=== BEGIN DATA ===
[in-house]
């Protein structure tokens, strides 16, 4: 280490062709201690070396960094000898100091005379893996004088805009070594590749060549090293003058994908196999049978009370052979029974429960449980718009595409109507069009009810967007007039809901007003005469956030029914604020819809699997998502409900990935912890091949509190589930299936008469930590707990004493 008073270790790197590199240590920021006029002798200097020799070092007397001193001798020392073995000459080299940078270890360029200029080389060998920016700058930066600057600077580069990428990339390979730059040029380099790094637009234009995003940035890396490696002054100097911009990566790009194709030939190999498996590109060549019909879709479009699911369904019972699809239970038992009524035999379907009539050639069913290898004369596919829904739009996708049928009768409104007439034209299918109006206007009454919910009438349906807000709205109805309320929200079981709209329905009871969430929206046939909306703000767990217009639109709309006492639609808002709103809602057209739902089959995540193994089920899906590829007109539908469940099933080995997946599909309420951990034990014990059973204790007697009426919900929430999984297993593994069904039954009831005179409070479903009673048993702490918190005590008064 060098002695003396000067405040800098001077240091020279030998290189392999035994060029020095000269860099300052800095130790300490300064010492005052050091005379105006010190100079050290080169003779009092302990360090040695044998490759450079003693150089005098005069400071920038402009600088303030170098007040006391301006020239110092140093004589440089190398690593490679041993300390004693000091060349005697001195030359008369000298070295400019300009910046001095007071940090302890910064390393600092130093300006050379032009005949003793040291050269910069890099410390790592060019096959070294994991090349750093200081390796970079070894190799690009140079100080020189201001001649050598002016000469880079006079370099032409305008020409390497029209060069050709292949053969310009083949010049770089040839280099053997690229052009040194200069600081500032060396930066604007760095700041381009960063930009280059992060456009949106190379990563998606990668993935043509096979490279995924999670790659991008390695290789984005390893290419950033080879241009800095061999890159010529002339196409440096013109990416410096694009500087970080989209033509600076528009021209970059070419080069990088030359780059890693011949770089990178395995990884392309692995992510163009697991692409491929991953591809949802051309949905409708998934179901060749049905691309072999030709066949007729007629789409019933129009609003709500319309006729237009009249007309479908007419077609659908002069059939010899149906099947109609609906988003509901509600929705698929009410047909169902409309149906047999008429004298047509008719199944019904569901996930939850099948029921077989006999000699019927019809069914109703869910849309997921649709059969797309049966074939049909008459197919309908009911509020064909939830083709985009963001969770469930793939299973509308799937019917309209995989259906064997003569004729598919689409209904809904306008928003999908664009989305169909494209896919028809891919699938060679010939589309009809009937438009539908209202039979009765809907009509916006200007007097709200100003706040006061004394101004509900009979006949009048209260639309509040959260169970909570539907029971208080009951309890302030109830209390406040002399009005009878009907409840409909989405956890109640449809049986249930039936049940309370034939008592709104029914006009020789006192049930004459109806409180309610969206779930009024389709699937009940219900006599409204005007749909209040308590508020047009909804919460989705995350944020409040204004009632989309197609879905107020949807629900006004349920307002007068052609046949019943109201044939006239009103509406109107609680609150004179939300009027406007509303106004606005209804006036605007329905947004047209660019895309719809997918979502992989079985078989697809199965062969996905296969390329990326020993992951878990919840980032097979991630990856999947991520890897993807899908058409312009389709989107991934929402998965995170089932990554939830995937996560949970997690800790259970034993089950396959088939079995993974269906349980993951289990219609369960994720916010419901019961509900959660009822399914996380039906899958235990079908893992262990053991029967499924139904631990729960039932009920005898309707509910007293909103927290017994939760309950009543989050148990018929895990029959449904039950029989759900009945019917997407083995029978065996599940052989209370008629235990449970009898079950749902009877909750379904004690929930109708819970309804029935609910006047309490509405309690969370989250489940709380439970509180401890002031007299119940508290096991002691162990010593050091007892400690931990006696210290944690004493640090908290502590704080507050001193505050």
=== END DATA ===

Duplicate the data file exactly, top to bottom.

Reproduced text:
[in-house]
């Protein structure tokens, strides 16, 4: 280490062709201690070396960094000898100091005379893996004088805009070594590749060549090293003058994908196999049978009370052979029974429960449980718009595409109507069009009810967007007039809901007003005469956030029914604020819809699997998502409900990935912890091949509190589930299936008469930590707990004493 008073270790790197590199240590920021006029002798200097020799070092007397001193001798020392073995000459080299940078270890360029200029080389060998920016700058930066600057600077580069990428990339390979730059040029380099790094637009234009995003940035890396490696002054100097911009990566790009194709030939190999498996590109060549019909879709479009699911369904019972699809239970038992009524035999379907009539050639069913290898004369596919829904739009996708049928009768409104007439034209299918109006206007009454919910009438349906807000709205109805309320929200079981709209329905009871969430929206046939909306703000767990217009639109709309006492639609808002709103809602057209739902089959995540193994089920899906590829007109539908469940099933080995997946599909309420951990034990014990059973204790007697009426919900929430999984297993593994069904039954009831005179409070479903009673048993702490918190005590008064 060098002695003396000067405040800098001077240091020279030998290189392999035994060029020095000269860099300052800095130790300490300064010492005052050091005379105006010190100079050290080169003779009092302990360090040695044998490759450079003693150089005098005069400071920038402009600088303030170098007040006391301006020239110092140093004589440089190398690593490679041993300390004693000091060349005697001195030359008369000298070295400019300009910046001095007071940090302890910064390393600092130093300006050379032009005949003793040291050269910069890099410390790592060019096959070294994991090349750093200081390796970079070894190799690009140079100080020189201001001649050598002016000469880079006079370099032409305008020409390497029209060069050709292949053969310009083949010049770089040839280099053997690229052009040194200069600081500032060396930066604007760095700041381009960063930009280059992060456009949106190379990563998606990668993935043509096979490279995924999670790659991008390695290789984005390893290419950033080879241009800095061999890159010529002339196409440096013109990416410096694009500087970080989209033509600076528009021209970059070419080069990088030359780059890693011949770089990178395995990884392309692995992510163009697991692409491929991953591809949802051309949905409708998934179901060749049905691309072999030709066949007729007629789409019933129009609003709500319309006729237009009249007309479908007419077609659908002069059939010899149906099947109609609906988003509901509600929705698929009410047909169902409309149906047999008429004298047509008719199944019904569901996930939850099948029921077989006999000699019927019809069914109703869910849309997921649709059969797309049966074939049909008459197919309908009911509020064909939830083709985009963001969770469930793939299973509308799937019917309209995989259906064997003569004729598919689409209904809904306008928003999908664009989305169909494209896919028809891919699938060679010939589309009809009937438009539908209202039979009765809907009509916006200007007097709200100003706040006061004394101004509900009979006949009048209260639309509040959260169970909570539907029971208080009951309890302030109830209390406040002399009005009878009907409840409909989405956890109640449809049986249930039936049940309370034939008592709104029914006009020789006192049930004459109806409180309610969206779930009024389709699937009940219900006599409204005007749909209040308590508020047009909804919460989705995350944020409040204004009632989309197609879905107020949807629900006004349920307002007068052609046949019943109201044939006239009103509406109107609680609150004179939300009027406007509303106004606005209804006036605007329905947004047209660019895309719809997918979502992989079985078989697809199965062969996905296969390329990326020993992951878990919840980032097979991630990856999947991520890897993807899908058409312009389709989107991934929402998965995170089932990554939830995937996560949970997690800790259970034993089950396959088939079995993974269906349980993951289990219609369960994720916010419901019961509900959660009822399914996380039906899958235990079908893992262990053991029967499924139904631990729960039932009920005898309707509910007293909103927290017994939760309950009543989050148990018929895990029959449904039950029989759900009945019917997407083995029978065996599940052989209370008629235990449970009898079950749902009877909750379904004690929930109708819970309804029935609910006047309490509405309690969370989250489940709380439970509180401890002031007299119940508290096991002691162990010593050091007892400690931990006696210290944690004493640090908290502590704080507050001193505050």